Indian five hundred rupee banknotes are arranged for a photograph in Mumbai, India. (Photographer: Dhiraj Singh/Bloomberg)

Time to Buy Indian Bonds as RBI Seen on Hold, HDFC Standard Says

(Bloomberg) -- The worst may be over for India’s benchmark bond as the nation’s inflation rate has probably peaked, HDFC Standard Life Insurance Co. said in a call against market consensus.

The 10-year bond yield may drop to 7.50 percent by end-2018, a decline of 37 basis points from current levels, said Badrish Kulhalli, head of fixed income at the insurer, which has 1.1 trillion rupees ($15.7 billion) under management. Investors will return as confidence grows that the Reserve Bank of India is probably done with further rate increases, he said.

Kulhalli joins a small group of investors betting that a rout in Indian bonds that started last August is coming to an end. Consumer inflation eased in July, while the RBI has adopted a neutral monetary stance after raising rates twice since June. HDFC’s bet is also dependent on the central bank stepping up debt purchases to provide support.

“Our view is that RBI will maintain status quo on interest rates for an extended period, ” Kulhalli said in an interview. The 10-year bond is “the segment where you will see very strong demand coming in the moment there is any turn in sentiment.”

Time to Buy Indian Bonds as RBI Seen on Hold, HDFC Standard Says

While the median analyst forecast is for the 10-year yield to rise to 7.90 percent by the end of the year, some investors see signs of improvement. Nomura Asset Management Co. said last month that Indian bonds stand out in emerging markets, while Standard Chartered Plc raised its three-month outlook to positive after the latest RBI meeting.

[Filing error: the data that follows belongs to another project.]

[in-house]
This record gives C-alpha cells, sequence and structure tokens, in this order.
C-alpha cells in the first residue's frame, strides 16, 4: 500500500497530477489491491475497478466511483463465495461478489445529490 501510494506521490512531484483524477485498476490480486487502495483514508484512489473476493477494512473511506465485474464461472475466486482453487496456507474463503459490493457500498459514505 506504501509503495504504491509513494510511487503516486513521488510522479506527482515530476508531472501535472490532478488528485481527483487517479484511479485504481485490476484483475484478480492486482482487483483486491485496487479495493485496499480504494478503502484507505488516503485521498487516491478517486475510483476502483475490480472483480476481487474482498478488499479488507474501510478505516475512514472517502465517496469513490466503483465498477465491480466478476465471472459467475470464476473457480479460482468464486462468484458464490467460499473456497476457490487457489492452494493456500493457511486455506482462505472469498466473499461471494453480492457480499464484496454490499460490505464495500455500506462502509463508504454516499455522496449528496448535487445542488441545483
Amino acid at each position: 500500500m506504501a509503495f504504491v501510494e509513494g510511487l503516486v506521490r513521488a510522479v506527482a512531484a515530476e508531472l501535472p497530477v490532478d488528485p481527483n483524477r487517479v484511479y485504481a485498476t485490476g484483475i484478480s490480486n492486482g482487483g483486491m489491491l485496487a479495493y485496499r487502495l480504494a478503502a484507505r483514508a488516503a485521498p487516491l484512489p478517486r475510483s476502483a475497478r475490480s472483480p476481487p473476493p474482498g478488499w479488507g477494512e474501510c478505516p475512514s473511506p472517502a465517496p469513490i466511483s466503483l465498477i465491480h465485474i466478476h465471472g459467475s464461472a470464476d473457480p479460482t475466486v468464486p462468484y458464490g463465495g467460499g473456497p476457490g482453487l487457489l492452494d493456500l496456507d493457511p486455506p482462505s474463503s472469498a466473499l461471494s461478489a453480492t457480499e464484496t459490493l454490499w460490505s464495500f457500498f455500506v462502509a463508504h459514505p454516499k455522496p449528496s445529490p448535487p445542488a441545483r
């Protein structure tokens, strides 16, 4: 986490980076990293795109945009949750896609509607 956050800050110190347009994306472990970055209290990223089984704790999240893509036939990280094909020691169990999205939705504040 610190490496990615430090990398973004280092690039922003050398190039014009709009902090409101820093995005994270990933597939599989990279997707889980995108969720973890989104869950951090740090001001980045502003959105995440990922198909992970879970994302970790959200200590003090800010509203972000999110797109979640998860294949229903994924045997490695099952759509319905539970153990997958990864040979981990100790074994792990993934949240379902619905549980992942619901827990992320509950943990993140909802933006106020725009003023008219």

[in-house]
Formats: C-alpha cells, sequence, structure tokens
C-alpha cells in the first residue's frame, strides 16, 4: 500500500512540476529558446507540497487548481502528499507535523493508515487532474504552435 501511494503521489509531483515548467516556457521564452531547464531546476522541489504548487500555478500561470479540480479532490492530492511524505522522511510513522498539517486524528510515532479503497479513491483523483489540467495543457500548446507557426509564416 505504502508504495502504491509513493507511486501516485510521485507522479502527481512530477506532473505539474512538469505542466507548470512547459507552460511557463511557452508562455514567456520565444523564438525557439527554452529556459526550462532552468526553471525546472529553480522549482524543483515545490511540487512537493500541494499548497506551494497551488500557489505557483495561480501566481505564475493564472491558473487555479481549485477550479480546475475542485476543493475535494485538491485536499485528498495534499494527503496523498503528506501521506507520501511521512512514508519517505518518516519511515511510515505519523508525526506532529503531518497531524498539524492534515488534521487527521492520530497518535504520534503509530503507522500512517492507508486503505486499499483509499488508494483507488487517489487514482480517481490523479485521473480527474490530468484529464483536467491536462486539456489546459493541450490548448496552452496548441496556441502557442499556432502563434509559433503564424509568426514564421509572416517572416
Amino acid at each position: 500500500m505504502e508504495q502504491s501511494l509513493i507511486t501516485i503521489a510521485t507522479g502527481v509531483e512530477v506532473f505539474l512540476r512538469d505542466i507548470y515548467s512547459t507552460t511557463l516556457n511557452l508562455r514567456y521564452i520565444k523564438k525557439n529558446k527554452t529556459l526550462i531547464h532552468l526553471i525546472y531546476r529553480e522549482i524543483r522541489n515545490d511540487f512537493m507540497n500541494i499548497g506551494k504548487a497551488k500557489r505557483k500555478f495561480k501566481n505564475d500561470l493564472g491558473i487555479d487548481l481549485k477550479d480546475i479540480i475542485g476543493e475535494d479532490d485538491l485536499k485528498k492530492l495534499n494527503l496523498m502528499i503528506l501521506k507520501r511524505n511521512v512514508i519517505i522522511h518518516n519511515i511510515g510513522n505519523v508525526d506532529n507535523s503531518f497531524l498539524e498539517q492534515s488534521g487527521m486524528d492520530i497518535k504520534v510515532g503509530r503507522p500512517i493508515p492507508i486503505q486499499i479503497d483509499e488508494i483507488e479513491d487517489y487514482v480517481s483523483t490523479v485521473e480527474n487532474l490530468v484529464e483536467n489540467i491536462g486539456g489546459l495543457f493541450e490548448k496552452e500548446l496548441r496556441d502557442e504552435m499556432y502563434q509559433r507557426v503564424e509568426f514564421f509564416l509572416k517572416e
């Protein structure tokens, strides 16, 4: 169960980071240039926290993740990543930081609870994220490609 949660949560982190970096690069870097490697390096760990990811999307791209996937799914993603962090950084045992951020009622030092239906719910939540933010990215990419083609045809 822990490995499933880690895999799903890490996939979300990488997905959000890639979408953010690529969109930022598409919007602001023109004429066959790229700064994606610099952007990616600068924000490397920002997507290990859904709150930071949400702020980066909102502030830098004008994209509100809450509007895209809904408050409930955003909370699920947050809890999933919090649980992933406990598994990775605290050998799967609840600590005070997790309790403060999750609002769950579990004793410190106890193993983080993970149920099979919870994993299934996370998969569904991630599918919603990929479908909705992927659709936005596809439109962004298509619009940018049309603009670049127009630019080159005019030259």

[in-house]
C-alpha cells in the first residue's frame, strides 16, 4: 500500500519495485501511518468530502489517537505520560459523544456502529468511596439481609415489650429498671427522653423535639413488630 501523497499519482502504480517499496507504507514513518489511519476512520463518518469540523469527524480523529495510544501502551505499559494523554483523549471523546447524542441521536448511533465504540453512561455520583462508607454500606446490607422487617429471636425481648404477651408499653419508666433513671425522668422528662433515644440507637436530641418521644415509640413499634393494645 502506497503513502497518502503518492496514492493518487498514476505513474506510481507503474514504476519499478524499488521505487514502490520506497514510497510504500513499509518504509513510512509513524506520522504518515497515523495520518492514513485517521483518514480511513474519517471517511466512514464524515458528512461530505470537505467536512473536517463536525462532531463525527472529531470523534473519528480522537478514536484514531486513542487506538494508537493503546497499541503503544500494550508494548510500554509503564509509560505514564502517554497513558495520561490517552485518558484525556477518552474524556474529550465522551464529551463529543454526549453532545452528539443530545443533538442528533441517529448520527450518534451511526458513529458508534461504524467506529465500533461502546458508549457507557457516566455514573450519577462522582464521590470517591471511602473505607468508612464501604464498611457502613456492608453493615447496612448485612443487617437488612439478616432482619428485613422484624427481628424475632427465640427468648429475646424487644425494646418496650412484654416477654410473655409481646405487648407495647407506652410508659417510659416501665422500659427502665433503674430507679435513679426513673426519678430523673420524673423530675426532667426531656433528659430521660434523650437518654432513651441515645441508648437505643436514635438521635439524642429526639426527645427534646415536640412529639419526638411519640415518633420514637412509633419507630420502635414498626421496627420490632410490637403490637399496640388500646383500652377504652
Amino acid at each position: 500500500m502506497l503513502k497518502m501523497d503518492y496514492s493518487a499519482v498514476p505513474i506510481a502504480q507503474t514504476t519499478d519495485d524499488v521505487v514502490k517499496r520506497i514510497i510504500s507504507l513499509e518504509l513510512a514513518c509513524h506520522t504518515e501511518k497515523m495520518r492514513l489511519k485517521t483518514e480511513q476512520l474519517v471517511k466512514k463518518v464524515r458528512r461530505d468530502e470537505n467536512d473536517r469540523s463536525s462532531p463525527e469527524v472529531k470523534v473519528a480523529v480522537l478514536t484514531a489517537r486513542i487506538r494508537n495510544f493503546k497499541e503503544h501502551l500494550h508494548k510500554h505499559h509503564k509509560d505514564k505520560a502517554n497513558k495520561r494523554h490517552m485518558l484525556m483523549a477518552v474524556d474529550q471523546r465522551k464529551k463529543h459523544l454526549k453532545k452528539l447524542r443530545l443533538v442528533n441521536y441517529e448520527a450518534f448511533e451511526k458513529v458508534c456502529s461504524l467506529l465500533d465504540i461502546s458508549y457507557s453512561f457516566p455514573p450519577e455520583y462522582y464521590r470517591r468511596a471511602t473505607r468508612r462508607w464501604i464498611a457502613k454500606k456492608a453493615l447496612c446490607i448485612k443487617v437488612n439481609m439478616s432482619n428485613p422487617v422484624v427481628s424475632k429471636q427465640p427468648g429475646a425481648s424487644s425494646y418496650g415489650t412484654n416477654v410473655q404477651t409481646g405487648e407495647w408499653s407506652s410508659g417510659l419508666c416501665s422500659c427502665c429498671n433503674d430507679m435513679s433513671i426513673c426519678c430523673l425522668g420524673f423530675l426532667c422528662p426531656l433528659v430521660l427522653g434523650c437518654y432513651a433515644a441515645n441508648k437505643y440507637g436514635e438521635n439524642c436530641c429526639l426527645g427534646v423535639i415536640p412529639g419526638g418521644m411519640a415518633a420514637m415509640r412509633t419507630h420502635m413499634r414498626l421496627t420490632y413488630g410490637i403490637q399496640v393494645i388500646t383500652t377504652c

India isn’t in a situation where policy rates need to go much higher than the two-year high of 6.5 percent, given that they are “significantly higher than inflation,” Kulhalli said. Consumer inflation came in at 4.17 percent in July.

Another turning point for the bond market will come if the RBI steps up open-market operations, said Kulhalli, who expects the central bank to buy as much as 1.5 trillion rupees of bonds for the fiscal year ending March. It has purchased 300 billion rupees as of July.

“A big factor which had led bond yields higher right from October last year was the mismatch between demand and supply,” he said. RBI purchases “will shore up the demand side of the balance meaningfully and act as a cap on yields.”

Following are more comments from HDFC Life:

  • Along with softening core inflation, if food prices don’t pick up as expected, then overall CPI could undershoot the March forecasts made by RBI
  • The Turkey contagion is more of a sentimental impact on emerging markets, rather than a direct hit. It will blow over quickly, and given India’s fundamentals, expects to see inflows into debt and equity pick up
  • Risks for Indian fixed-income markets will come from oil prices and potential fiscal slippage

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